Energy was top of mind for decision makers in 2022 and will remain so, according to Deloitte Canada.
The cost of energy will continue to fuel inflation in the coming months, due to geopolitical tensions and companies’ efforts to reduce their carbon emissions, Deloitte Canada predicts in an analysis of the current energy environment released Monday.
Volatility is here to stay in the crude oil market as the war in Ukraine, recession risks and the reopening of the economy in China, the world’s largest consumer, exert opposing pressures on prices, according to Deloitte. Next: the impact of the US$60 per barrel cap on Russian oil imposed by the European Union, the G7 countries and Australia. Russia, the world’s second-largest oil exporter, has said it will not sell oil to countries that meet the cap and will cut production, which risks disrupting the market and pushing up the price of crude .
Cheap Canadian oil
Canada, the world’s fourth-largest oil producer, did not benefit as much as others from the surge in crude prices that followed Russia’s invasion of Ukraine. Canadian crude always sells for less than US oil (WTI) or Brent because it is heavy oil that only has one market, the United States. However, the usual range of US$13 to US$15 lower than WTI per barrel widened considerably to over US$25 per barrel by the end of the year. The decision of the United States to draw 180 million barrels of crude from its reserves to put them on the market and limit the increase in prices at the pump for the Americans had the effect of reducing the demand for Canadian oil.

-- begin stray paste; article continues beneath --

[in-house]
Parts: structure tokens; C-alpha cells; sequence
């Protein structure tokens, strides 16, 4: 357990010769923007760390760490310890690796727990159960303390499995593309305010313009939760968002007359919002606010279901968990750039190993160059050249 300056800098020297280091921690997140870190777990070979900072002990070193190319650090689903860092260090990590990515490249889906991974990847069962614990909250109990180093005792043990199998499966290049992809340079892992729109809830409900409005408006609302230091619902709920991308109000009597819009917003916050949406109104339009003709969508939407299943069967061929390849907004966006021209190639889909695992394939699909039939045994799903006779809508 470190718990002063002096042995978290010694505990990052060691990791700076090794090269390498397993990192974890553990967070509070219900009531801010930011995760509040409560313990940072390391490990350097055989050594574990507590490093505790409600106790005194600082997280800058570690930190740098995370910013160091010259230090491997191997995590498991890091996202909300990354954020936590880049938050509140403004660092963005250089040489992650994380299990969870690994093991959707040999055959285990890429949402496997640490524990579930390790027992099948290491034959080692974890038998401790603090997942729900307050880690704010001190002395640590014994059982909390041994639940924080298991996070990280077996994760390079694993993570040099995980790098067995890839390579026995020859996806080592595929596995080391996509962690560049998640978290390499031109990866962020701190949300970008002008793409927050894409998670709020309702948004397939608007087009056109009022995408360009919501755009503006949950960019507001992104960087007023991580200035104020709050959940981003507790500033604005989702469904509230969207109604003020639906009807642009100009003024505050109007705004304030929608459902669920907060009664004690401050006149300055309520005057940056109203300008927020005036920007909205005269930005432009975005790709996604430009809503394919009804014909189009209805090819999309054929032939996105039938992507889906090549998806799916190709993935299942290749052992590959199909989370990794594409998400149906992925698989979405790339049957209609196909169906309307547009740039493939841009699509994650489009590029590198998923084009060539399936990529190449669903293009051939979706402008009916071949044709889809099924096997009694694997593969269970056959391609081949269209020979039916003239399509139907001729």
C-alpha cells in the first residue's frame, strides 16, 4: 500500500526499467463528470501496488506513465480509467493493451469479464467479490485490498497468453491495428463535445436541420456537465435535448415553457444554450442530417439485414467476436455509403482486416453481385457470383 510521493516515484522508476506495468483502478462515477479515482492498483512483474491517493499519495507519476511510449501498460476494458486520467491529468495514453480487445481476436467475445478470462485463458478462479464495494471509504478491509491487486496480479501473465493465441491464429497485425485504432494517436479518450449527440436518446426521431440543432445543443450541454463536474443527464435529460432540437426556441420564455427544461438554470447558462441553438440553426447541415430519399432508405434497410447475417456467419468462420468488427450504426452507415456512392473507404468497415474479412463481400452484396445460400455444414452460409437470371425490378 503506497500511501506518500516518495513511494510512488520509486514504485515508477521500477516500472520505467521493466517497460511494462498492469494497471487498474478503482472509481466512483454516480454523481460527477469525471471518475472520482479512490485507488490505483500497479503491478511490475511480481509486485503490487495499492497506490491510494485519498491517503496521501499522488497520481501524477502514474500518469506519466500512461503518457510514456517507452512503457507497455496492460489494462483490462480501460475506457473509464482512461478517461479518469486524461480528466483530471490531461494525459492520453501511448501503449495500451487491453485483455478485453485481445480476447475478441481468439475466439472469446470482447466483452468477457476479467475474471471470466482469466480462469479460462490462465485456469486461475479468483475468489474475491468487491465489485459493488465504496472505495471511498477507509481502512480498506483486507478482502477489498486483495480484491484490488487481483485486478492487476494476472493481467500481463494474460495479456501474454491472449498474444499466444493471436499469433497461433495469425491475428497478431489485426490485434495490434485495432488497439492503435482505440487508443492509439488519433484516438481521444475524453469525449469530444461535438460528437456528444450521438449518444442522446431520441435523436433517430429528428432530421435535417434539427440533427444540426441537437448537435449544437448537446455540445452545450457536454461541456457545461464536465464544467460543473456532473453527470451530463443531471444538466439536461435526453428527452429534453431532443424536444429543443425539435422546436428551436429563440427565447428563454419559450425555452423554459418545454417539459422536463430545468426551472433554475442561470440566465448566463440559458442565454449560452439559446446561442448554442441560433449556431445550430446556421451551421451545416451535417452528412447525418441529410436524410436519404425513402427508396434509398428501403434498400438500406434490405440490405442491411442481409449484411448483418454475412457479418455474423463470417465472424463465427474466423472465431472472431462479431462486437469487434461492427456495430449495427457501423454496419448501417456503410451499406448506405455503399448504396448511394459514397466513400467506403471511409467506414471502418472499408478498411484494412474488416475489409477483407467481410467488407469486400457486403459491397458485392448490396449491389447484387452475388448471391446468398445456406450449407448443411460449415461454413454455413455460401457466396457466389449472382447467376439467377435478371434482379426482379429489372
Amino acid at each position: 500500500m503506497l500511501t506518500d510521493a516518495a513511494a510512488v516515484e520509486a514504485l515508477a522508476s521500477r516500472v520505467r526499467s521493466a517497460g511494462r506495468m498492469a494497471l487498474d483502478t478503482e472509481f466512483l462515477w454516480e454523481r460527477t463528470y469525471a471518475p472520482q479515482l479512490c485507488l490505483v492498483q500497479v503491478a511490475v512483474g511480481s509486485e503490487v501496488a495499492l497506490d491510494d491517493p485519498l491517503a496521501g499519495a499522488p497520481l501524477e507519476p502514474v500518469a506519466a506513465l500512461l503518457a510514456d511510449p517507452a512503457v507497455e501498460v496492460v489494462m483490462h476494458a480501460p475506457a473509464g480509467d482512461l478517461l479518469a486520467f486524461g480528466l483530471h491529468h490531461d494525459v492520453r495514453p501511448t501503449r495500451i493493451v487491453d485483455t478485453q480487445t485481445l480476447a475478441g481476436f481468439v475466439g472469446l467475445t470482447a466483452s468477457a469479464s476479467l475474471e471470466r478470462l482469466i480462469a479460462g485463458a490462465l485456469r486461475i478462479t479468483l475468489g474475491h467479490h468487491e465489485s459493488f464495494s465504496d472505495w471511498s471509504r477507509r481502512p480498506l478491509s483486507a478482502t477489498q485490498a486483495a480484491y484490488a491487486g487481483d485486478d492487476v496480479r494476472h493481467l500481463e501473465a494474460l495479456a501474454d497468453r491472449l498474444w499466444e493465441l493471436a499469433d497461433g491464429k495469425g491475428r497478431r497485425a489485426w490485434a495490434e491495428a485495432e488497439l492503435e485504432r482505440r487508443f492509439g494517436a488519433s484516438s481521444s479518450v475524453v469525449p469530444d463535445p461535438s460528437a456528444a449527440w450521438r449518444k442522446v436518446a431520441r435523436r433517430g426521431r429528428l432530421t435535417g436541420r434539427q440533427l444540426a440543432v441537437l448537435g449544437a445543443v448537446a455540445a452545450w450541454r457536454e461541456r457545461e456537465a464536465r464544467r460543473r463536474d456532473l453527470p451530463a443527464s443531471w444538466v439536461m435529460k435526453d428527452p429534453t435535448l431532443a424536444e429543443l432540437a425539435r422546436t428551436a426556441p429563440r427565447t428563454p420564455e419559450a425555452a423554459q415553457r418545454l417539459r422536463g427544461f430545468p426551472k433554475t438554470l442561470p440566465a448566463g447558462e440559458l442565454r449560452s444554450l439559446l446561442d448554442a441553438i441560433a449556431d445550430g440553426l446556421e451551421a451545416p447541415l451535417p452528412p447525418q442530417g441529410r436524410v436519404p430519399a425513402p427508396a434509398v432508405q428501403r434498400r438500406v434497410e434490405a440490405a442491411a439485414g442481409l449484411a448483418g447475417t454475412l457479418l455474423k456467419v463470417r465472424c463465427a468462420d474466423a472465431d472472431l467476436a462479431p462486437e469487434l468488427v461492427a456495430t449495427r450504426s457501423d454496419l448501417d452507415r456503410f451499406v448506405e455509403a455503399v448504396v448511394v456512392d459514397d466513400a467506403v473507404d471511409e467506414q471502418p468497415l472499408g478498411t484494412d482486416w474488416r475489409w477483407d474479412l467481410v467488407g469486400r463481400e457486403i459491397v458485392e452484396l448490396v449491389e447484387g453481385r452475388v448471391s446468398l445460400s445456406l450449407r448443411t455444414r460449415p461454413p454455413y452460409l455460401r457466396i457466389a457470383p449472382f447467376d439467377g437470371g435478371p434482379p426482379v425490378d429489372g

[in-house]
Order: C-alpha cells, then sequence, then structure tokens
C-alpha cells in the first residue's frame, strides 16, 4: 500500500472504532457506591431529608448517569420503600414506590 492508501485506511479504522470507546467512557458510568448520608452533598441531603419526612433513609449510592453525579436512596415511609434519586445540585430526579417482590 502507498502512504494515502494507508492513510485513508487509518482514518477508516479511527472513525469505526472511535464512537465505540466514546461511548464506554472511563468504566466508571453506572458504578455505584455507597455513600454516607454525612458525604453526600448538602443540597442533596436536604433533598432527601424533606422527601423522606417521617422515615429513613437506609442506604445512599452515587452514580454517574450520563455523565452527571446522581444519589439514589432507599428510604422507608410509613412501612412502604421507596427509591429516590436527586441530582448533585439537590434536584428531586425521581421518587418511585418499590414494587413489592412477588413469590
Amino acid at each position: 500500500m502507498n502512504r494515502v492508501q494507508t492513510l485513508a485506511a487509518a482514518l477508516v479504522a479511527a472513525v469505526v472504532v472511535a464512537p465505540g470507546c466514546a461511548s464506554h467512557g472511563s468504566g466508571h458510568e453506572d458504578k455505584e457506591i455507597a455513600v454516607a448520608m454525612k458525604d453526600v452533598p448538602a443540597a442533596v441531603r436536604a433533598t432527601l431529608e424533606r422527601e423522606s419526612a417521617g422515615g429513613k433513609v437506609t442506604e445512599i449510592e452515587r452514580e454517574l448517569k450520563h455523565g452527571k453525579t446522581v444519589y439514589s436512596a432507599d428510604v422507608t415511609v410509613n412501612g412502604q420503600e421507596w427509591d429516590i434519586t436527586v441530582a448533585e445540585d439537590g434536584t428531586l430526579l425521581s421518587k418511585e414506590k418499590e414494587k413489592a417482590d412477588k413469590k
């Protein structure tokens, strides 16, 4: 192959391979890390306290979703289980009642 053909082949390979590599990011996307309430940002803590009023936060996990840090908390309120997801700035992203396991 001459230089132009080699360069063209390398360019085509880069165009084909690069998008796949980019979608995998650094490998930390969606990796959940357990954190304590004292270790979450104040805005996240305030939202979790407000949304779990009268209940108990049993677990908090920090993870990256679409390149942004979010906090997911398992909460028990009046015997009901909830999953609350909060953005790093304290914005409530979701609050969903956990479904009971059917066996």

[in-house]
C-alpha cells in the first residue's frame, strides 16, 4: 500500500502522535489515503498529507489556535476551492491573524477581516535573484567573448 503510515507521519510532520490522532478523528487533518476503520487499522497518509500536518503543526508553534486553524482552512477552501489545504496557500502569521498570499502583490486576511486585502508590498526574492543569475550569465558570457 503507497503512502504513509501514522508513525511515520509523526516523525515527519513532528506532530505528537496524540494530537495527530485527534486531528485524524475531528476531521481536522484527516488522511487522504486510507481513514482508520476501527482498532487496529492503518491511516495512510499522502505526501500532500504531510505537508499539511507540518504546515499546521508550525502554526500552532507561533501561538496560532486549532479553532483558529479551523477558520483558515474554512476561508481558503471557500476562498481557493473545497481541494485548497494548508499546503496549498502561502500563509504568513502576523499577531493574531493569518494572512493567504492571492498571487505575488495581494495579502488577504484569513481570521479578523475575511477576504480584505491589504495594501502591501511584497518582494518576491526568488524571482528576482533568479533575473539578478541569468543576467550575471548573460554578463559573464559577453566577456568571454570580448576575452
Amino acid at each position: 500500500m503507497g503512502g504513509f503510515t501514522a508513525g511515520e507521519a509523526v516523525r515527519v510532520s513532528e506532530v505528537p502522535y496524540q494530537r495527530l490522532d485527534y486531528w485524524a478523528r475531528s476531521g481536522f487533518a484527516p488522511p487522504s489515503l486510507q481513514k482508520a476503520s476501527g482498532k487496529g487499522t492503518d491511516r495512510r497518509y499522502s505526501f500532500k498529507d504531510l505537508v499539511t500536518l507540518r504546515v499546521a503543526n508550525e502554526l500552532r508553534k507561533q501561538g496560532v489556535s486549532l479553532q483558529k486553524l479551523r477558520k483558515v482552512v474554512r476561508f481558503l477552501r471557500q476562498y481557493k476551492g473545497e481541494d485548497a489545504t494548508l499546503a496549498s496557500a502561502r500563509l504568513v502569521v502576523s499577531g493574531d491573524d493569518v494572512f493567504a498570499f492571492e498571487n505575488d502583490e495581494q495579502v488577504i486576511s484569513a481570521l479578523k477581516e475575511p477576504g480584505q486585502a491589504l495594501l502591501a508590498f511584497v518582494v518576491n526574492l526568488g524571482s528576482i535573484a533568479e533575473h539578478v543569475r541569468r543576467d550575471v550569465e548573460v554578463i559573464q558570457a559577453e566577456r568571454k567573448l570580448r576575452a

“Refiners have moved away from Canadian crude oil as the energy costs to refine heavy oil are higher than those to refine light oil,” said analyst Andrew Botterill, national leader, oil, gas and chemicals at Deloitte Canada. Although the use of the Strategic Petroleum Reserve is a temporary measure, the gap between the price of Canadian crude and that of US crude could persist and even increase due to the leak that forced the shutdown of the Keystone pipeline.
Natural gas: uncertainty reigns
Natural gas is more easily exported and its price is now more dependent on global supply and demand. North American gas consumers realized this in 2022, as demand for gas from European countries to replace Russian gas more than doubled the price on this side of the Atlantic. The price of gas rose from US$4 per million BTU at the start of the year to US$10 per million BTU in the summer, before stabilizing around US$5-7 per million BTU at the end of the year. end of the year. However, recalls Deloitte, these high prices did not lead to an increase in production, as one might have expected, in Canada as in the United States.
“We expect natural gas producers to continue to adjust their production to demand and exercise caution with respect to new developments,” explains the Deloitte Canada analyst. Prices could remain high as an increase in supply seems unlikely given producers will continue to align production with demand and be cautious about additional development,” notes Deloitte.
A costly energy transition
The cost of energy has fueled inflation in 2022 in most countries around the world, and the pace and speed of the energy transition will continue to add to inflationary pressures, Deloitte predicts. For companies, “existing alternatives are less efficient than the sources they replace”, because renewable energy sources such as solar and wind have lower energy densities and have need more raw materials to produce the same amount of energy. “It costs more to produce the same amount of energy from less dense sources,” the analysis points out, so the transition to renewable energy sources could further increase inflationary pressures.